Crude by rail: does it really make sense?

January 15, 2013

NOTE: Images in this archived article have been removed.

Image RemovedBloomberg published an article regarding the new frenzy of shipping domestic crude, particularly tight oil from shales, by rail rather than pipeline. This decision by shale operators is interesting for various reasons but most especially for the economics behind it. While industry touts shipping by rail as their latest great idea, there is, of course, another possibility as to why shipping by rail rather than pipeline makes sense. And it has more to do with unprofitability than great opportunity.

According to Bloomberg:

“A group of oil and gas pipeline operators led by Plains All American Pipeline LP (PAA) announced plans just in the past three months to spend about $1 billion on rail depot projects to help move more crude from inland fields to refineries on the coasts.”

Now there are several things wrong with this. Firstly, everyone in the oil and gas business knows that pipelines are cash cows once upfront costs have been recouped. They are particularly good money machines if a field is long lived. Secondly, pipelines are currently very lucrative places to have your money.
To give an example, Oil and Gas Journal reported in September 2012:

“Oil pipeline operators’ net income soared to an all-time high of $6.1 billion, a 33.3% increase from 2010 achieved on the back of a nearly 12% increase in operating revenues.”

And yet in the Bakken play in North Dakota, Oneok Partners couldn’t get enough interest from operators to build a pipeline to carry Bakken crude.
According to the WSJ MarketWatch:

“Oneok cancelled its Bakken Oil Express plans…citing insufficient shipper interest.”

Now record profits are being made on oil pipeline assets in the U.S. and industry touts the Bakken as one of the two hottest oil shale plays in the US and yet there is “insufficient shipper interest”.

Further, it costs about three times as much to transport oil by rail than by pipeline. That adds considerably to the overall costs. Tight oil production isn’t cheap by any measure to drill and complete so shipping by rail is merely adding additional burden. Three times the additional burden. Bloomberg quotes Tudor, Pickering and Holt, an energy investment bank based in Houston:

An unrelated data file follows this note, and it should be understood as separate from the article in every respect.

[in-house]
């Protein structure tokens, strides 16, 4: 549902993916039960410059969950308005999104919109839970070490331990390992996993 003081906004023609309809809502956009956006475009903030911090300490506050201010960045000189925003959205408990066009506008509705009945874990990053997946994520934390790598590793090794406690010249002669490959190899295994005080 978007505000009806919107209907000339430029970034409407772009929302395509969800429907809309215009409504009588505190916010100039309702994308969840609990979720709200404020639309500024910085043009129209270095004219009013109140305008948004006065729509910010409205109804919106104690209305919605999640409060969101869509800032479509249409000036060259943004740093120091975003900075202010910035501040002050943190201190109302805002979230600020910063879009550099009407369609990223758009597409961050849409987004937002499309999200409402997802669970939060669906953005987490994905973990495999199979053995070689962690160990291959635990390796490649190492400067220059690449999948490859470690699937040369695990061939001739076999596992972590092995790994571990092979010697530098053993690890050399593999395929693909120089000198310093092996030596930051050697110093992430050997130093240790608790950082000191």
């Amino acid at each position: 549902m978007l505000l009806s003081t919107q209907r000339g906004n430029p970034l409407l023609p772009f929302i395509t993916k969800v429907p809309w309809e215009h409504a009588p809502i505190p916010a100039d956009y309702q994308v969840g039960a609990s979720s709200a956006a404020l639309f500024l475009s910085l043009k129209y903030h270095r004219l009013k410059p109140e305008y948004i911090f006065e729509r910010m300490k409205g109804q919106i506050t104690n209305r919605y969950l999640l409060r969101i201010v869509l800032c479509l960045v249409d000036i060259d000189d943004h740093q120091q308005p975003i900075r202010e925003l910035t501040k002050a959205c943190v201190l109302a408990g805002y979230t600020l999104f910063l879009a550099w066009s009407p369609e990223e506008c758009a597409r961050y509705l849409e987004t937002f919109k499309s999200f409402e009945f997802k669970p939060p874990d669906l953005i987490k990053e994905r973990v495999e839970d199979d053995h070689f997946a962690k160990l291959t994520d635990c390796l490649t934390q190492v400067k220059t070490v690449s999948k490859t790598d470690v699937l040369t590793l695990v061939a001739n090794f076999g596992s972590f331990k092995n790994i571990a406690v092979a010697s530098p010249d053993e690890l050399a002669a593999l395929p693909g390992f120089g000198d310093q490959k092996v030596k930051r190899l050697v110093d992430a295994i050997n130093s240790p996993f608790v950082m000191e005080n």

“Sending Bakken oil through a pipeline to U.S. Midwest markets costs about a third of the $15 a barrel expense of carrying it by train to the East Coast.”

So let’s examine another possible scenario. One the oil and gas industry isn’t putting forward.
The USGS examined well data for every shale play in the US and extrapolated EUR’s, or reserve estimates, based on actual production. Reserve estimates were slashed significantly from operators prior overly optimistic assumptions and claims. In fact, operators have overestimated reserves by a minimum of 100% to as much as 400-500% on shale gas and tight oil. These figures are now being corroborated by other independent geologists as well.
Add to this mix extremely steep decline curves for both shale gas and tight oil. A paper presented to the Society of Petroleum Engineers which researched well data in the Eagle Ford shale of South Texas found that first year decline rates were about 80-93%! Shale gas overall yearly field declines are in excess of 40%. The Haynesville is in excess of 50%. In other words, wells are playing out much quicker than expected.
And this segues nicely into the heart of the matter. If operators thought that shale assets would be long-lived and highly productive they would build pipeline infrastructure to ensure equally long lived profits. But that is not the case. They have chosen instead to ship by rail for three times the cost of a pipeline. It is more likely that industry recognizes the short lives of shale wells and are not prepared to invest the capital needed to build the infrastructure.
That is the beautiful thing about numbers. Profitability either exists or it doesn’t. Just AskChesapeake!

Railroad tank car via shutterstock. Reproduced at with permission.

Deborah Lawrence

Deborah Lawrence (formerly Deborah Rogers) worked as a financial consultant for several major Wall Street firms, including Merrill Lynch and Smith Barney. Ms. Rogers was appointed as a primary member to the U.S. Extractive Industries Transparency Initiative (USEITI), an advisory committee within the Department of Interior, in 2013 for a three-year term. She also served on the Advisory Council for the Federal Reserve Bank of Dallas from 2008-2011. She is a Member of the Board of Earthworks/OGAP (Oil and Gas Accountability Project). She is also the founder of Energy Policy Forum, a consultancy and educational forum dedicated to policy and financial issues regarding shale gas and renewable energy. 

Tags: Industry, tight oil, Transport